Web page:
I'm gonna post more about this on my blog later, so as not to continue to threadjack. One thing, though --
"but the comment you made telling her to do that just made me wonder what the hell the benefit was in the first place if you have to make sure it isn't part of what's fucking things up. But I never said nor meant to imply that D/s was the cause of their problems, though couldn't it exacerbate them, just like poly can magnify problems in a relationship? (Though I do not like correlating the two. I see poly and any aspect of BDSM as vastly different choices from each other)"
I've gotta say, I think you're being inconsistent here. You ask what the benefit of D/s is if it could be part of the problem, and then you point out that poly, too, can exacerbate problems in a relationship. Why add poly to a perfectly good marriage if it could end up being a problem? Why add sex to a friendship if it could end up being a problem? Because usually it's not a problem, usually it's *awesome* (at least when you're experienced enough to know what you're doing).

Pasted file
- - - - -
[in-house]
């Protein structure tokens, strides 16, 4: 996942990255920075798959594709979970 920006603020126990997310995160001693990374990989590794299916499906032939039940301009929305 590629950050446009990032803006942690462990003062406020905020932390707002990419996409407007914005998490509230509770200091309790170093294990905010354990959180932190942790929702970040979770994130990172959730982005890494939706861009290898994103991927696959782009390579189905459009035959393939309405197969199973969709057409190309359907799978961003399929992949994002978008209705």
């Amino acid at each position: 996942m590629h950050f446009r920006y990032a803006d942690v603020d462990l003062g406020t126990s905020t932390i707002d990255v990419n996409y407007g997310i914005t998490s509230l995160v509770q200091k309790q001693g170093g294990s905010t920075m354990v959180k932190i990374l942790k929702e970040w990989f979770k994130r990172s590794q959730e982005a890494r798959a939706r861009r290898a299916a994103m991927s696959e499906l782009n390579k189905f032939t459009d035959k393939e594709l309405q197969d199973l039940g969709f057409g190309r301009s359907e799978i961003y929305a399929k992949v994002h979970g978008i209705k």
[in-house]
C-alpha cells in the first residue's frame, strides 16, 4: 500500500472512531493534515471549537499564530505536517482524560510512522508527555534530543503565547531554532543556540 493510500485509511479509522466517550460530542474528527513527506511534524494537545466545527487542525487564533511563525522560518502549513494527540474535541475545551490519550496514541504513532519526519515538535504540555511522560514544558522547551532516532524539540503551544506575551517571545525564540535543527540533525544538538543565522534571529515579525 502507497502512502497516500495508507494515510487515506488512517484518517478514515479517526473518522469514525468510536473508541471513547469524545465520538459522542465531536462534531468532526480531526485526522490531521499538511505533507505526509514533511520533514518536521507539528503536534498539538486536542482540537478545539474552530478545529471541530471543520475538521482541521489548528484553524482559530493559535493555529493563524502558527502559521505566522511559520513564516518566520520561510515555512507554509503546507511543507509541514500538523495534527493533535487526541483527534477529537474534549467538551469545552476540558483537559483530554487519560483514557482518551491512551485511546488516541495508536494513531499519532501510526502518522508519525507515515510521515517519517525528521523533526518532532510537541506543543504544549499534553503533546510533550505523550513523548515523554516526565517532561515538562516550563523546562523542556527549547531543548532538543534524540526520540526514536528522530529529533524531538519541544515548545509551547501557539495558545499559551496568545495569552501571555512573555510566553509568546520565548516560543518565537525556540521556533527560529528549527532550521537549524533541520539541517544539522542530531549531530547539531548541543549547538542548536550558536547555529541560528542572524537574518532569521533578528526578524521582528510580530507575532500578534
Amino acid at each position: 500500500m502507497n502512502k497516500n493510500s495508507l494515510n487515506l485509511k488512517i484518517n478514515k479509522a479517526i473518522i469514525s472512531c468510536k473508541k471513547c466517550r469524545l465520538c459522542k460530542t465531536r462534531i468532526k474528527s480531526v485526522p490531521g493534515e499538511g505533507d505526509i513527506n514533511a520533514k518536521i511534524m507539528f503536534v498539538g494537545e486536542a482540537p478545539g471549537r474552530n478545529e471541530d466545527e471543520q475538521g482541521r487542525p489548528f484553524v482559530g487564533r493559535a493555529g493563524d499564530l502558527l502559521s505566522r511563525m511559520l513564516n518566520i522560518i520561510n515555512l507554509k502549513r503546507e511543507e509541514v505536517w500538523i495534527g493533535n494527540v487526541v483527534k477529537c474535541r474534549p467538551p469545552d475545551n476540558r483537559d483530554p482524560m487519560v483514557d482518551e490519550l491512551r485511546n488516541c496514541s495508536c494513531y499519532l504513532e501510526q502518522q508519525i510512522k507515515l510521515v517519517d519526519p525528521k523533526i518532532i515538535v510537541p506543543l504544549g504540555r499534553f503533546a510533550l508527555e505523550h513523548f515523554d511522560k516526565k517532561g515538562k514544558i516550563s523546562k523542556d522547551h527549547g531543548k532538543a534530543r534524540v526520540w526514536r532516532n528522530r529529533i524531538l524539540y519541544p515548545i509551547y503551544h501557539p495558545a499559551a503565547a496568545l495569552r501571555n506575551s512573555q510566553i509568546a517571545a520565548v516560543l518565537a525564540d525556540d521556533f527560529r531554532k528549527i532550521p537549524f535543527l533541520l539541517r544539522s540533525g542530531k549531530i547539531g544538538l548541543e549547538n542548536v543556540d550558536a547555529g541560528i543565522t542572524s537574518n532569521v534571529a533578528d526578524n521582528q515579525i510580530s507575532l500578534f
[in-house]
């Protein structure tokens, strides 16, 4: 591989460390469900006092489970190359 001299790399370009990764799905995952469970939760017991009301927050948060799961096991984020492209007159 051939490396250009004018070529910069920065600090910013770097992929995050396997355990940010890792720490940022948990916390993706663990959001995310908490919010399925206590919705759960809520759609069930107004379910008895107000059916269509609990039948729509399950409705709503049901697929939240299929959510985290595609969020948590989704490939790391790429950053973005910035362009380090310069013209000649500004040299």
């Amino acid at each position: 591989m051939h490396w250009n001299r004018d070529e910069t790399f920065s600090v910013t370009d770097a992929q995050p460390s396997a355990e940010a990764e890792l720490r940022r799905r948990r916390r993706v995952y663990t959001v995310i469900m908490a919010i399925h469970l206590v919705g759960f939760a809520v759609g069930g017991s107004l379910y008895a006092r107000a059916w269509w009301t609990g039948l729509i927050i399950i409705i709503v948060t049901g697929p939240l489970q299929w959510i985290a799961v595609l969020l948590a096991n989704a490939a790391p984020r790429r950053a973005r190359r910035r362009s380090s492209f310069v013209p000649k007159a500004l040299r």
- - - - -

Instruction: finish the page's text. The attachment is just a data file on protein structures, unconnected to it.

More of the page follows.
I think the comparison to poly is apt because both are relationship choices that the world at large finds confusing at best and disturbing or immoral at worst. It's true they're very different in other ways, but so are carrots and jogging, and yet I can make the comparison carrots are to candy as jogging is to lying on the couch. Metaphors can compare unlike things and still be valid.
Also, if you've read other sources and still feel you don't understand... and would like to understand... do at least consider the xeromag.com link. Veaux writes in an extraordinarily clear, relateable way and assumes not just lack of knowledge but active resistance, at least initially, in his audience.
Me, 30ish bi female, been doing solo poly for roughly 5 years. Gia, Clay, and Pike, my partners. Davis, ex/friend/"it's complicated." Eric, Gia's husband. Bee, Gia and Eric's toddler.